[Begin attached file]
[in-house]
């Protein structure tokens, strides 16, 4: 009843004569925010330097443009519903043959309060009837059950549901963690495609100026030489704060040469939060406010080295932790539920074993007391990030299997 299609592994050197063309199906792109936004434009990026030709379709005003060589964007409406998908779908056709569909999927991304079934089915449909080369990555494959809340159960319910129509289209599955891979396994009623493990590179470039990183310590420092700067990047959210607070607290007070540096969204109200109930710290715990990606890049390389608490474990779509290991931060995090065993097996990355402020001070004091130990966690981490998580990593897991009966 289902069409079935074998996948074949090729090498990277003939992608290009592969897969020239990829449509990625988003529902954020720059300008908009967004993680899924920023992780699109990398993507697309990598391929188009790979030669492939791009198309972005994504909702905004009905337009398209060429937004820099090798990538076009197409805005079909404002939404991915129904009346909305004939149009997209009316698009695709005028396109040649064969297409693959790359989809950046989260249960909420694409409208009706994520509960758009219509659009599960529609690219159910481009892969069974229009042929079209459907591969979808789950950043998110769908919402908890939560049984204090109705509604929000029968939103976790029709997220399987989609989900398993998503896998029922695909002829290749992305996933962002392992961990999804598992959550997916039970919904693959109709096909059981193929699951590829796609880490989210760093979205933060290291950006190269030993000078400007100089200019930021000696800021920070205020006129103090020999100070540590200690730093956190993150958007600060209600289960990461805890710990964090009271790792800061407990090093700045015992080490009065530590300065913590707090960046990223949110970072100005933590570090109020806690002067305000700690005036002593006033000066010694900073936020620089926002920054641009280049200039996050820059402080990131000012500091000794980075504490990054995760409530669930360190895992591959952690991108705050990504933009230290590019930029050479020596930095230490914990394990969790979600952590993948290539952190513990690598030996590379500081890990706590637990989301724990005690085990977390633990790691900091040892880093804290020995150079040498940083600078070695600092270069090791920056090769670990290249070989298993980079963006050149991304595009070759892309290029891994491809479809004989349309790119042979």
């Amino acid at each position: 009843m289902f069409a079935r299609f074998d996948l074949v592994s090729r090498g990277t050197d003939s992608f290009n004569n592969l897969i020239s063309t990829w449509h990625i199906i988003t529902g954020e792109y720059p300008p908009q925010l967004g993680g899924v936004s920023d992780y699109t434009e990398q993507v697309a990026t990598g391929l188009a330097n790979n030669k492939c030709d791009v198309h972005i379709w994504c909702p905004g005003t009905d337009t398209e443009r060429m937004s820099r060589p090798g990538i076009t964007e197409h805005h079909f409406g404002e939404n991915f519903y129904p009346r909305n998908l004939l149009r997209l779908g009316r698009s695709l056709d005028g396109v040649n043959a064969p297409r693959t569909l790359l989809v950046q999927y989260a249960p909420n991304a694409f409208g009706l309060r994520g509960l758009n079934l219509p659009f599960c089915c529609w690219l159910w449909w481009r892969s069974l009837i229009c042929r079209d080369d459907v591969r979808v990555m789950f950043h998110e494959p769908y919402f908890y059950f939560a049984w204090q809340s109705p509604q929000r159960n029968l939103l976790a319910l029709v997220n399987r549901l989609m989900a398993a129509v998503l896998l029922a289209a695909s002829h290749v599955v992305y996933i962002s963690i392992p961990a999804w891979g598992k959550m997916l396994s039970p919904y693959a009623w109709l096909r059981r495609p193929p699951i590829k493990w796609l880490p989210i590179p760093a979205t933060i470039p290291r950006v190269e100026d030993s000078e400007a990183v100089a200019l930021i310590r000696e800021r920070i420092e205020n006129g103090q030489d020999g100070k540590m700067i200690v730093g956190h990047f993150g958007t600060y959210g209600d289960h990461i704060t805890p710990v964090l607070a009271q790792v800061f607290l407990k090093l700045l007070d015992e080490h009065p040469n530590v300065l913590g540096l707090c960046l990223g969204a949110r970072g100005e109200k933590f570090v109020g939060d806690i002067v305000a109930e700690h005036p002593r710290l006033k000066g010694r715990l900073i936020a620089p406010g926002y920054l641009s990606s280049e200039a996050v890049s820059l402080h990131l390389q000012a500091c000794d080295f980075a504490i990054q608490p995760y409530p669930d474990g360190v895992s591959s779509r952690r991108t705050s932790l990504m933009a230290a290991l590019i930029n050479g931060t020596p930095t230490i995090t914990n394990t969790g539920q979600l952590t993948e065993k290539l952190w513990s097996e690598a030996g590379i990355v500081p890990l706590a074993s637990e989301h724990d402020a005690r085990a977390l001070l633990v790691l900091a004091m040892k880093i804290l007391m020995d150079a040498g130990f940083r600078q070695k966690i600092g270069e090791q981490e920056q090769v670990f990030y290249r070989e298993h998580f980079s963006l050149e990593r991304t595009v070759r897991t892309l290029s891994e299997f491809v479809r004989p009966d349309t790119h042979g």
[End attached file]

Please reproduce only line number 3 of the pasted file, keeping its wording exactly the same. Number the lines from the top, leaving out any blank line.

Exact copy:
């Amino acid at each position: 009843m289902f069409a079935r299609f074998d996948l074949v592994s090729r090498g990277t050197d003939s992608f290009n004569n592969l897969i020239s063309t990829w449509h990625i199906i988003t529902g954020e792109y720059p300008p908009q925010l967004g993680g899924v936004s920023d992780y699109t434009e990398q993507v697309a990026t990598g391929l188009a330097n790979n030669k492939c030709d791009v198309h972005i379709w994504c909702p905004g005003t009905d337009t398209e443009r060429m937004s820099r060589p090798g990538i076009t964007e197409h805005h079909f409406g404002e939404n991915f519903y129904p009346r909305n998908l004939l149009r997209l779908g009316r698009s695709l056709d005028g396109v040649n043959a064969p297409r693959t569909l790359l989809v950046q999927y989260a249960p909420n991304a694409f409208g009706l309060r994520g509960l758009n079934l219509p659009f599960c089915c529609w690219l159910w449909w481009r892969s069974l009837i229009c042929r079209d080369d459907v591969r979808v990555m789950f950043h998110e494959p769908y919402f908890y059950f939560a049984w204090q809340s109705p509604q929000r159960n029968l939103l976790a319910l029709v997220n399987r549901l989609m989900a398993a129509v998503l896998l029922a289209a695909s002829h290749v599955v992305y996933i962002s963690i392992p961990a999804w891979g598992k959550m997916l396994s039970p919904y693959a009623w109709l096909r059981r495609p193929p699951i590829k493990w796609l880490p989210i590179p760093a979205t933060i470039p290291r950006v190269e100026d030993s000078e400007a990183v100089a200019l930021i310590r000696e800021r920070i420092e205020n006129g103090q030489d020999g100070k540590m700067i200690v730093g956190h990047f993150g958007t600060y959210g209600d289960h990461i704060t805890p710990v964090l607070a009271q790792v800061f607290l407990k090093l700045l007070d015992e080490h009065p040469n530590v300065l913590g540096l707090c960046l990223g969204a949110r970072g100005e109200k933590f570090v109020g939060d806690i002067v305000a109930e700690h005036p002593r710290l006033k000066g010694r715990l900073i936020a620089p406010g926002y920054l641009s990606s280049e200039a996050v890049s820059l402080h990131l390389q000012a500091c000794d080295f980075a504490i990054q608490p995760y409530p669930d474990g360190v895992s591959s779509r952690r991108t705050s932790l990504m933009a230290a290991l590019i930029n050479g931060t020596p930095t230490i995090t914990n394990t969790g539920q979600l952590t993948e065993k290539l952190w513990s097996e690598a030996g590379i990355v500081p890990l706590a074993s637990e989301h724990d402020a005690r085990a977390l001070l633990v790691l900091a004091m040892k880093i804290l007391m020995d150079a040498g130990f940083r600078q070695k966690i600092g270069e090791q981490e920056q090769v670990f990030y290249r070989e298993h998580f980079s963006l050149e990593r991304t595009v070759r897991t892309l290029s891994e299997f491809v479809r004989p009966d349309t790119h042979g």